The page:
If there’s one thing Mindy Ashdown knows, it’s builder business. It makes up about 85% of her business—far more than any realtor referrals—and that’s by design.
“That is a exactly what I wanted because that’s such a big deal out here in Utah, there’s tons of building,” Ashdown said. “Builders are much more loyal and so they incentive your buyers to use you, so that’s helped [my business] dramatically.”
Because the builders funnel business directly to Ashdown, she doesn’t really do any outreach to borrowers at all to promote her business. All of Ashdown’s marketing efforts and those of her team are for the benefit of the builders. That means being on hand for a number of events and helping out as required.
Everyone is after ultimate satisfaction for the borrower, but Ashdown serves her builders in a slightly different way than her realtor partners. Her team keeps builders in the loop on housing statistics and rates, but they’re ultimately guaranteeing the builders that her team will close the loan if they preapprove the buyer. For a builder, that’s big.
“They’re fronting all of their money for these projects, and they want to make sure the buyers are legit, so that’s what we’re doing,” Ashdown said. “We’ve had a couple that we’ve had to eat that ended up not working, but because of that, we’ve shown them that we follow through with what we say.”
With only three people on Ashdown’s team (herself, an assistant, and a processor) along with a VP of production, Ashdown is no stranger to hustling to get loans done, although her system was disrupted last year when she moved from Academy Mortgage to SecurityNational Mortgage Company. Moving companies is almost always a disruption, and Ashdown, who closed nearly $113 million in 2018 expects a slight drop in business, on track to close $103 million this year.
SecurityNational works to lend money for land acquisition and development, which helps Ashdown’s builders acquire more property. It’s a big move from Academy Mortgage, which Ashdown loved, and although she says its been hard to get a feel for everything. Next year, she says, the plan is to hire a new underwriter, bring another builder on board, and incorporate some of her previous systems into the new company. This, Ashdown said, will get the team back to operating like a well-oiled machine, with a plan to close at least $113 million, if not $120 million in 2020.
Ashdown started out with a temporary assignment as a receptionist at First Nationwide Mortgage in California. When the term ended, she was hired as a floater, which means that when someone was out of the office for whatever reason, she stepped into their place. After spending time in every department from foreclosures to collections to payments, she was hooked and decided to pursue a mortgage career. Originally she was “to much of a scaredy-cat” to try her hand at origination, but she gave it a shot after some encouragement from her boss. Ashdown’s boss gave her a raise with the caveat that as soon as she decided to go commission-only, there was no going back. At the end of her first month, Ashdown saw the difference between her commission and her salaried pay and made the switch without a second thought.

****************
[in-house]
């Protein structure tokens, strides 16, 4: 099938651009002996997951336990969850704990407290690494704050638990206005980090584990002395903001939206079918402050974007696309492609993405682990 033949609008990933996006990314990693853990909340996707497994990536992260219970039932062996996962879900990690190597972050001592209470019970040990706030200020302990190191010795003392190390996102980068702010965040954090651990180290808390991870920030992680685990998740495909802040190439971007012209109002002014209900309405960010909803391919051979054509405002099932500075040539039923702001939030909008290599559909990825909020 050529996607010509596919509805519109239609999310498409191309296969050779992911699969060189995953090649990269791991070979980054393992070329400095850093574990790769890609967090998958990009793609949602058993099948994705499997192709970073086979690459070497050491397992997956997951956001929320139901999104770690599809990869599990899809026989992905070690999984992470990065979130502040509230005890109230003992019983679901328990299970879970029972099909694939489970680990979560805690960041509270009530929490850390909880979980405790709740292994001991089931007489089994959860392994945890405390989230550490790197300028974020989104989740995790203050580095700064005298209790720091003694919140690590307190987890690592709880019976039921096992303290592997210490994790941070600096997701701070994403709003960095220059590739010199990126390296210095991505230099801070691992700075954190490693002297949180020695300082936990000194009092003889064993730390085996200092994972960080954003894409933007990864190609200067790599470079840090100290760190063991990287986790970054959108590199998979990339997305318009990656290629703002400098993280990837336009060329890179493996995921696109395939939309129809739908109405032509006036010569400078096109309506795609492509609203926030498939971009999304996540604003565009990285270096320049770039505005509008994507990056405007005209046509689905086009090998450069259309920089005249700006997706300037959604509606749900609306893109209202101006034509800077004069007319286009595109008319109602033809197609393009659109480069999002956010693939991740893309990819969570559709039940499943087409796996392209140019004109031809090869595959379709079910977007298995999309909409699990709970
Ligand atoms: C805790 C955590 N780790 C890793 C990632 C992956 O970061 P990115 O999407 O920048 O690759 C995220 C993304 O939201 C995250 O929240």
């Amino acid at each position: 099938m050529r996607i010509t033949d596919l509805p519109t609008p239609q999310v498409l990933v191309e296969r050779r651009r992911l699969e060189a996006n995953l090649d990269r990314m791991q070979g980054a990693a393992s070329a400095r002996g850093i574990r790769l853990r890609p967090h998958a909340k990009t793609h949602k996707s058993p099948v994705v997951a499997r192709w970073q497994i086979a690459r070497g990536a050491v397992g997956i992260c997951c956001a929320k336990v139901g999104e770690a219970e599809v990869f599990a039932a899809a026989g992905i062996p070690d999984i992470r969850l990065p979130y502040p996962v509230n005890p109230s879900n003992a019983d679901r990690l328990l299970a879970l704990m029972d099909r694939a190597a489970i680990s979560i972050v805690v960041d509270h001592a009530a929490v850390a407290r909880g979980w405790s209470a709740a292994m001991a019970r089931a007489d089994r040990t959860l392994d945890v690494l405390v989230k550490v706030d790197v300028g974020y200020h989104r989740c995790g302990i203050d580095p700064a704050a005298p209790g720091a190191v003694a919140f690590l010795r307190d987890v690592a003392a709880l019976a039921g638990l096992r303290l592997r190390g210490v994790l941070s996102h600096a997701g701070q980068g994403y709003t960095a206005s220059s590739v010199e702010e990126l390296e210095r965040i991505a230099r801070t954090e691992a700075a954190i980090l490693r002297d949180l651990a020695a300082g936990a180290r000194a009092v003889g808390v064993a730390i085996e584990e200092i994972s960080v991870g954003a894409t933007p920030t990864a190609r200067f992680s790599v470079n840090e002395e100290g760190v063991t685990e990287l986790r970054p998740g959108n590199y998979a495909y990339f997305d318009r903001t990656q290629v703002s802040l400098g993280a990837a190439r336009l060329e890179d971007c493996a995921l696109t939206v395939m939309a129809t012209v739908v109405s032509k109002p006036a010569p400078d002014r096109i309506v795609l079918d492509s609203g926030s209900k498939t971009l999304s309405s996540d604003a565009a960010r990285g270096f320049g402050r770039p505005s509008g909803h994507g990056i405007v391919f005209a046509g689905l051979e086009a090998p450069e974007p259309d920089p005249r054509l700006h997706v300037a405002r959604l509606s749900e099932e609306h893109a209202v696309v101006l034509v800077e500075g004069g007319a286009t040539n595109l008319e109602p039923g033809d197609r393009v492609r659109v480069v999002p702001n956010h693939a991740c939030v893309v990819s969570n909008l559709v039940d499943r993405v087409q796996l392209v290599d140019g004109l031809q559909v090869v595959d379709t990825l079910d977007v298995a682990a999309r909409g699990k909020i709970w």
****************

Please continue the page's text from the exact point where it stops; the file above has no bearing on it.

Working with builders means that Ashdown automatically gets preapprovals, but she recognizes that she doesn’t automatically get to keep them. The easy part is the builder relationship and keeping up to date on production, she says, because the builders help the team stay on top of the preapproved borrowers who are coming up on completion. Once that takes place, Ashdown reaches out to every single one of them, regardless of whether or not they’re using her.
“We do all the preapprovals, but that doesn’t mean they’re going to stay with us,” Ashdown says.
“Calling the buyers and [ensuring] they use us, I feel like that’s the hard part, because everything is so competitive, and I’m trying to get buyers to understand that all these online companies, they sound great, but you don’t get that customer service that you’re going to get when you use us. So when you use us, we’re going to hold your hand through the whole process, but not even just that, but we’re here forever.”
It’s not just about closing the loan, it’s about keeping in contact with borrowers and keeping them happy throughout the process. This goes for the easy loans as well; Ashdown says that most of her borrowers fit into the conventional lending box, but she still has to connect with them periodically so they don’t feel forgotten.
Even at $113 million, there’s always room for improvement. Ashdown’s goal is to brush up her knowledge of different loan programs that she can broker out, because even though they don’t come across her desk often, they do happen, and new loan programs are popping up out of the woodwork.
“It’s hard to keep up with all of that when you have all these other buyers. Sometimes it’s overwhelming . . . but at the same time, I would love to know those [even if] it only helps you grab one extra a month, and that’s a big deal. I don’t want to lose any.”
Anything you want, you have to work for it. Ashdown doesn’t like rejection, and as a self-proclaimed sensitive person, it’s been tough to push through rejections year in and year out. But she continues to pick up the phone, make connections, and work for her business. That’s what got her past $100 million, and that same strategy will follow her to the next level.